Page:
[CentOS] Re: Using raid 1 for rollback purposes

James Olin Oden james.oden at gmail.com
Thu Oct 25 21:28:33 UTC 2007

On 10/19/07, James Olin Oden <james.oden at gmail.com> wrote:
> Hi All,
> For quite some time I've used raid 1 as a means of providing a
> rollback mechanism for an upgrade (which I learned from others long
> ago).  So essentially, before an upgrade you split the mirrors and
> upgrade one side or the other.  If your upgrade goes well you sync one
> way, if your upgrade does not you sync the other (much hand waving and
> chanting going on, as its more complicated than that, but that is the
> essence of the solution).
> Recently, I was asked to do the same thing but with a raid 1+0
> solution.  Its easy,
> enough to break the raid 1 volumes underneath, but then how do I use
> the broke off volumes to form the duplicate strip.  Pictures may help.
>  We start off looking like:
>  /----------- Raid 0 Volume ----------\
>  |    [disk 0]<---R 1--->[disk 2]    |
>  |                                            |
>  |    [disk 1]<---R 1--->[disk 3]    |
>  \--------------------------------------------/
> What we want to go to is:
>  /--- Raid 0 ---\       /--- Raid 0 ---\
>  |    [disk 0]   |       |    [disk 2]   |
>  |                  |       |                  |
>  |    [disk 1]   |       |    [disk 3]   |
>  \-----------------/       \------------------/
>     Old System       New System
> Is this possible with the current set of mdadm tools?
> Thanks...james
Hi All,

So after _much_ research I know how to do this.  What makes the whole
thing so difficult after you split the mirror, you now have a physical
volume with all the information for the volume group that lived in the
orignal multi-devices.  In other words you have meta-data that
conflicts regarding which multi-device it belongs to and in regards to
the uuid's of all its components.

What I basically ended up doing via various machinations was to modify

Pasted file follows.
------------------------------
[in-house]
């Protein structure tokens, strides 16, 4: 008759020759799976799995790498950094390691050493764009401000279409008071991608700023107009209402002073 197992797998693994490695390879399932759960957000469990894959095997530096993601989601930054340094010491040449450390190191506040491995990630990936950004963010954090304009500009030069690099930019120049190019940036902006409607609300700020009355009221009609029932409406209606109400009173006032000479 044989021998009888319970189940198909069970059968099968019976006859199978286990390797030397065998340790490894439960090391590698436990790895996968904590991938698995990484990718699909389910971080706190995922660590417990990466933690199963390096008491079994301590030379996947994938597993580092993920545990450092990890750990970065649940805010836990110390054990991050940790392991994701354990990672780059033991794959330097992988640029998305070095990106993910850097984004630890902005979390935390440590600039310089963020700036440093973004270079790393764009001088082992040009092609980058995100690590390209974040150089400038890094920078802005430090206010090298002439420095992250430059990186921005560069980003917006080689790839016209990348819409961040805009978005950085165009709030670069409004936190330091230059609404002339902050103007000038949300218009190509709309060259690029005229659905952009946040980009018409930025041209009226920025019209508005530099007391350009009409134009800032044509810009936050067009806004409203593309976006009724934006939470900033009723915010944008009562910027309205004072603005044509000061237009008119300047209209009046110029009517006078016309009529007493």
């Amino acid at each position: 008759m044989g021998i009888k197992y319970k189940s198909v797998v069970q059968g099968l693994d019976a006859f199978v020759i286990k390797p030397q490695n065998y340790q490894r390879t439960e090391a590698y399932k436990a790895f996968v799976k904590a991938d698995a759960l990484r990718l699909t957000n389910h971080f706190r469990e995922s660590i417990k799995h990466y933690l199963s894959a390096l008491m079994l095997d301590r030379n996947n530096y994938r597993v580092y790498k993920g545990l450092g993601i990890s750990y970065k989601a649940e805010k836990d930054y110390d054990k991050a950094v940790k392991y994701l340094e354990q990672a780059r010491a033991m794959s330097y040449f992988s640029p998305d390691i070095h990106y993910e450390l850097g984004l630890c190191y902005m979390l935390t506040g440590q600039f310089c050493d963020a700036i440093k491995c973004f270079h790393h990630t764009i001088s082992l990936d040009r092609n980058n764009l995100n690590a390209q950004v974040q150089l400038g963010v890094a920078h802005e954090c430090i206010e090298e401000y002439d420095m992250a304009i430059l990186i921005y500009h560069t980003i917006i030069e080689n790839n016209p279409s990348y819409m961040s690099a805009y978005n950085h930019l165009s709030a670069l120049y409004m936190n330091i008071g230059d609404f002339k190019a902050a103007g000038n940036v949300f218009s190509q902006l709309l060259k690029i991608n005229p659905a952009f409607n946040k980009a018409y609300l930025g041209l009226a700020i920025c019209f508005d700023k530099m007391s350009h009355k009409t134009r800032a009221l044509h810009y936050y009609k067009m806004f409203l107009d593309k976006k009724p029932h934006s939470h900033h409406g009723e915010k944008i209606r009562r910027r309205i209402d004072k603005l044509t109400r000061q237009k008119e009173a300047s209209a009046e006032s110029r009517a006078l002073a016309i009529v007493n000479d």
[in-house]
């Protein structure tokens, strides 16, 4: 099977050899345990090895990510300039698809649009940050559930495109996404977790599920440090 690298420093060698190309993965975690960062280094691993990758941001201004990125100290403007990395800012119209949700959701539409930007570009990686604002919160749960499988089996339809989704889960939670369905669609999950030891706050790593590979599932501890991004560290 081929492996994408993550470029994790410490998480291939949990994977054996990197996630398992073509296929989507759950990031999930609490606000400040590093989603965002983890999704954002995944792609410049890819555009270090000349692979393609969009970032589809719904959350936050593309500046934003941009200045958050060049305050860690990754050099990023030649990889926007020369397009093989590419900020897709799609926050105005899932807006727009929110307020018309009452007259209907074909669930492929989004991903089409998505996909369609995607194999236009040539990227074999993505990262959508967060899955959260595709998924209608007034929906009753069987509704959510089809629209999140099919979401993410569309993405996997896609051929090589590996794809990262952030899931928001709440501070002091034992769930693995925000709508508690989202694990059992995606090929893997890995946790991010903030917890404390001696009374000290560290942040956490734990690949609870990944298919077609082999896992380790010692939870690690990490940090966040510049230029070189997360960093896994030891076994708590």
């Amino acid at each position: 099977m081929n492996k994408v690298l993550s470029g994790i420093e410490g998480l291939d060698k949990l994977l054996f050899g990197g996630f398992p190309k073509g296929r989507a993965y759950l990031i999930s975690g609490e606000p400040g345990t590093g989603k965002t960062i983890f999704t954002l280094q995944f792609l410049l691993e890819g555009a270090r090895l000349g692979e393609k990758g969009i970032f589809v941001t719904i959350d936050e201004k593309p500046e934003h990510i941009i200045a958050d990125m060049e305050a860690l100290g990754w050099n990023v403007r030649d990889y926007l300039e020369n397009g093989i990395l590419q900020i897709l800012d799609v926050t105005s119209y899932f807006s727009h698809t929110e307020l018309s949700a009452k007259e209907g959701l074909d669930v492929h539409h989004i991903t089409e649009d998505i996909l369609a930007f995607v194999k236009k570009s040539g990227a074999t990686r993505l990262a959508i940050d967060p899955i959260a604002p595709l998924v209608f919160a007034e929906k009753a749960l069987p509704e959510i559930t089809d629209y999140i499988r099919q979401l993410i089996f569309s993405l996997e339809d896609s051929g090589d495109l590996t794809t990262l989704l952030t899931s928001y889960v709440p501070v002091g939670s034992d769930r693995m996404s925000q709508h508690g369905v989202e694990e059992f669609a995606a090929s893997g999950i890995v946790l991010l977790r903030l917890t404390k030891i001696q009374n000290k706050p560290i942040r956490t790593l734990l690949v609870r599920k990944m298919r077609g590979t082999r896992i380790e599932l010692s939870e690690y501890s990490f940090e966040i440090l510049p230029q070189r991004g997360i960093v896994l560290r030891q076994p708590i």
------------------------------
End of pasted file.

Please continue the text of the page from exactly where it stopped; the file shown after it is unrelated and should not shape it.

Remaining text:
the LVM metadata such that the name of the volume group, its VG UUID,
and its PV UUID was changed.

So here is the basic process (for simplicity I have an md device (md1)
made up of
two members sda1 and sdb1, with a volume group vg1 on top of it, with
various logical volumes cut out of it):

   * Make sure the mirror is not syncing; if it is, wait until it
finishes syncing.
     This is done by examining /proc/mdstat.
   * Remount the filesystems on the volume group read only (mount -o
     ro,remount ...).
   * Split the mirror:

         mdadm --fail /dev/md1 /dev/sdb1
         mdadm --remove /dev/md1 /dev/sdb1

   * Create the new mirror:

         mdadm --create --level=2 --raid-devices=2 --run /dev/md2
/dev/sdb1 missing

   * Get a backup of the original volume groups meta-data:

         vgcfgbackup --file /tmp/vg1.meta /dev/vg1

   * Convert the backup file to have a new volume group name, new volume
     group UUID, new physcial volume UUID, and new multi-device for the
     physical volume.
   * Now recreate the physical volume metadata with the new UUID:

        pvcreate --uuid bL1zwN-ILoA-2src-4S4e-8MFy-UgY3-8GS2wN -ff /dev/md2

     Note, the --uuid option will cause it to not be destructive and
only replace
  * Restore the volume group metadata using the transformed backup:

        vgcfgrestore --file /tmp/vg1.meta /dev/vg2

   * Make the new volume group active:

        vgchange -a y /dev/vg1

At this point you now have both volume groups up and going and active
and they have an exact duplicate of their data.  I have tested this
with a simple case but not with a volume group containing the root
filesystem.  I'm pretty sure it would work in this case.


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